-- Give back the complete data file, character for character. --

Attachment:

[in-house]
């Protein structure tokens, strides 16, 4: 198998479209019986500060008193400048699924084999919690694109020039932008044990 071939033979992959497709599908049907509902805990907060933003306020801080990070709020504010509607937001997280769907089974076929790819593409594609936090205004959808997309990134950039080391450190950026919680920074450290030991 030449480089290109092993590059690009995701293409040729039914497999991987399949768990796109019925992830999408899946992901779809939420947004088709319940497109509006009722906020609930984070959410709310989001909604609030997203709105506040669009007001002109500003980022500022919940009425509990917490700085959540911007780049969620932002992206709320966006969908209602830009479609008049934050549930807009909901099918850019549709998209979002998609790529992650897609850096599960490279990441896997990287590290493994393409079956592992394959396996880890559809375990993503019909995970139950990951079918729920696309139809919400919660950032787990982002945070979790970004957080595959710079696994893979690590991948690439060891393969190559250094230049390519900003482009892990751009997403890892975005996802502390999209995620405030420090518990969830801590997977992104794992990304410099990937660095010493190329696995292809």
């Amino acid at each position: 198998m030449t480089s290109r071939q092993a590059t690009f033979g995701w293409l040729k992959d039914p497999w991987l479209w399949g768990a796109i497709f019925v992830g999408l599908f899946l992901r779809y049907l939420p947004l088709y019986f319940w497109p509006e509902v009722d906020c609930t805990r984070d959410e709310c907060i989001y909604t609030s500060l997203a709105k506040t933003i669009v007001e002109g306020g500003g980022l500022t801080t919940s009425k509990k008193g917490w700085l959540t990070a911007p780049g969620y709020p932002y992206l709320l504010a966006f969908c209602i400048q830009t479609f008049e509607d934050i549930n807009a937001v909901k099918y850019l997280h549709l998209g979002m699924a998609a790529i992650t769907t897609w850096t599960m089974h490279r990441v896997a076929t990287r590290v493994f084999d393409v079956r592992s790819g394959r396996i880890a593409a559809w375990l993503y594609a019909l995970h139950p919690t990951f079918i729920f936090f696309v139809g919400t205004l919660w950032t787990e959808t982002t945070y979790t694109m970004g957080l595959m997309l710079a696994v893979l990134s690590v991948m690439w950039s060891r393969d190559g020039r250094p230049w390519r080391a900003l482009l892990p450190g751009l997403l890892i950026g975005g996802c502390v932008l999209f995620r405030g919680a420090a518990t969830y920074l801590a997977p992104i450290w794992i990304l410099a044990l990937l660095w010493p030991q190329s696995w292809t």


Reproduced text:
[in-house]
């Protein structure tokens, strides 16, 4: 198998479209019986500060008193400048699924084999919690694109020039932008044990 071939033979992959497709599908049907509902805990907060933003306020801080990070709020504010509607937001997280769907089974076929790819593409594609936090205004959808997309990134950039080391450190950026919680920074450290030991 030449480089290109092993590059690009995701293409040729039914497999991987399949768990796109019925992830999408899946992901779809939420947004088709319940497109509006009722906020609930984070959410709310989001909604609030997203709105506040669009007001002109500003980022500022919940009425509990917490700085959540911007780049969620932002992206709320966006969908209602830009479609008049934050549930807009909901099918850019549709998209979002998609790529992650897609850096599960490279990441896997990287590290493994393409079956592992394959396996880890559809375990993503019909995970139950990951079918729920696309139809919400919660950032787990982002945070979790970004957080595959710079696994893979690590991948690439060891393969190559250094230049390519900003482009892990751009997403890892975005996802502390999209995620405030420090518990969830801590997977992104794992990304410099990937660095010493190329696995292809």
């Amino acid at each position: 198998m030449t480089s290109r071939q092993a590059t690009f033979g995701w293409l040729k992959d039914p497999w991987l479209w399949g768990a796109i497709f019925v992830g999408l599908f899946l992901r779809y049907l939420p947004l088709y019986f319940w497109p509006e509902v009722d906020c609930t805990r984070d959410e709310c907060i989001y909604t609030s500060l997203a709105k506040t933003i669009v007001e002109g306020g500003g980022l500022t801080t919940s009425k509990k008193g917490w700085l959540t990070a911007p780049g969620y709020p932002y992206l709320l504010a966006f969908c209602i400048q830009t479609f008049e509607d934050i549930n807009a937001v909901k099918y850019l997280h549709l998209g979002m699924a998609a790529i992650t769907t897609w850096t599960m089974h490279r990441v896997a076929t990287r590290v493994f084999d393409v079956r592992s790819g394959r396996i880890a593409a559809w375990l993503y594609a019909l995970h139950p919690t990951f079918i729920f936090f696309v139809g919400t205004l919660w950032t787990e959808t982002t945070y979790t694109m970004g957080l595959m997309l710079a696994v893979l990134s690590v991948m690439w950039s060891r393969d190559g020039r250094p230049w390519r080391a900003l482009l892990p450190g751009l997403l890892i950026g975005g996802c502390v932008l999209f995620r405030g919680a420090a518990t969830y920074l801590a997977p992104i450290w794992i990304l410099a044990l990937l660095w010493p030991q190329s696995w292809t």